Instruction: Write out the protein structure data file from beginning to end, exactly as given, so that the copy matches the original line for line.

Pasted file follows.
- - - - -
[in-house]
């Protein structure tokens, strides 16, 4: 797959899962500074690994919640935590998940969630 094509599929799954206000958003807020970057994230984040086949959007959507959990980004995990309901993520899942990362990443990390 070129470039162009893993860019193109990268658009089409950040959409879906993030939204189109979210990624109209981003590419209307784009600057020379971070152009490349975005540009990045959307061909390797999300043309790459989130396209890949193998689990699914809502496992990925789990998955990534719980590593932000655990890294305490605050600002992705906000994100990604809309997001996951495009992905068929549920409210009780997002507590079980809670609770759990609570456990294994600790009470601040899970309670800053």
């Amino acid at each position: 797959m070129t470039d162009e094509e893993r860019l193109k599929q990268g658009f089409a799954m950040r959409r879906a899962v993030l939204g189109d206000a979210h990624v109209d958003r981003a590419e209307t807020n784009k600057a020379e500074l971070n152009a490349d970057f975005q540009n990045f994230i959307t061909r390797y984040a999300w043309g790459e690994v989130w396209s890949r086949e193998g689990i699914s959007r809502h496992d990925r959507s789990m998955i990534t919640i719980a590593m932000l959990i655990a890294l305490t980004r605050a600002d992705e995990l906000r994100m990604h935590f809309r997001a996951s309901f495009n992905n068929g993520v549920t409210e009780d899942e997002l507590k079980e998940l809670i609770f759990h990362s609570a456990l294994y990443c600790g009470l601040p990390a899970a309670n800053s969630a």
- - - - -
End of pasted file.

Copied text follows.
[in-house]
């Protein structure tokens, strides 16, 4: 797959899962500074690994919640935590998940969630 094509599929799954206000958003807020970057994230984040086949959007959507959990980004995990309901993520899942990362990443990390 070129470039162009893993860019193109990268658009089409950040959409879906993030939204189109979210990624109209981003590419209307784009600057020379971070152009490349975005540009990045959307061909390797999300043309790459989130396209890949193998689990699914809502496992990925789990998955990534719980590593932000655990890294305490605050600002992705906000994100990604809309997001996951495009992905068929549920409210009780997002507590079980809670609770759990609570456990294994600790009470601040899970309670800053």
């Amino acid at each position: 797959m070129t470039d162009e094509e893993r860019l193109k599929q990268g658009f089409a799954m950040r959409r879906a899962v993030l939204g189109d206000a979210h990624v109209d958003r981003a590419e209307t807020n784009k600057a020379e500074l971070n152009a490349d970057f975005q540009n990045f994230i959307t061909r390797y984040a999300w043309g790459e690994v989130w396209s890949r086949e193998g689990i699914s959007r809502h496992d990925r959507s789990m998955i990534t919640i719980a590593m932000l959990i655990a890294l305490t980004r605050a600002d992705e995990l906000r994100m990604h935590f809309r997001a996951s309901f495009n992905n068929g993520v549920t409210e009780d899942e997002l507590k079980e998940l809670i609770f759990h990362s609570a456990l294994y990443c600790g009470l601040p990390a899970a309670n800053s969630a």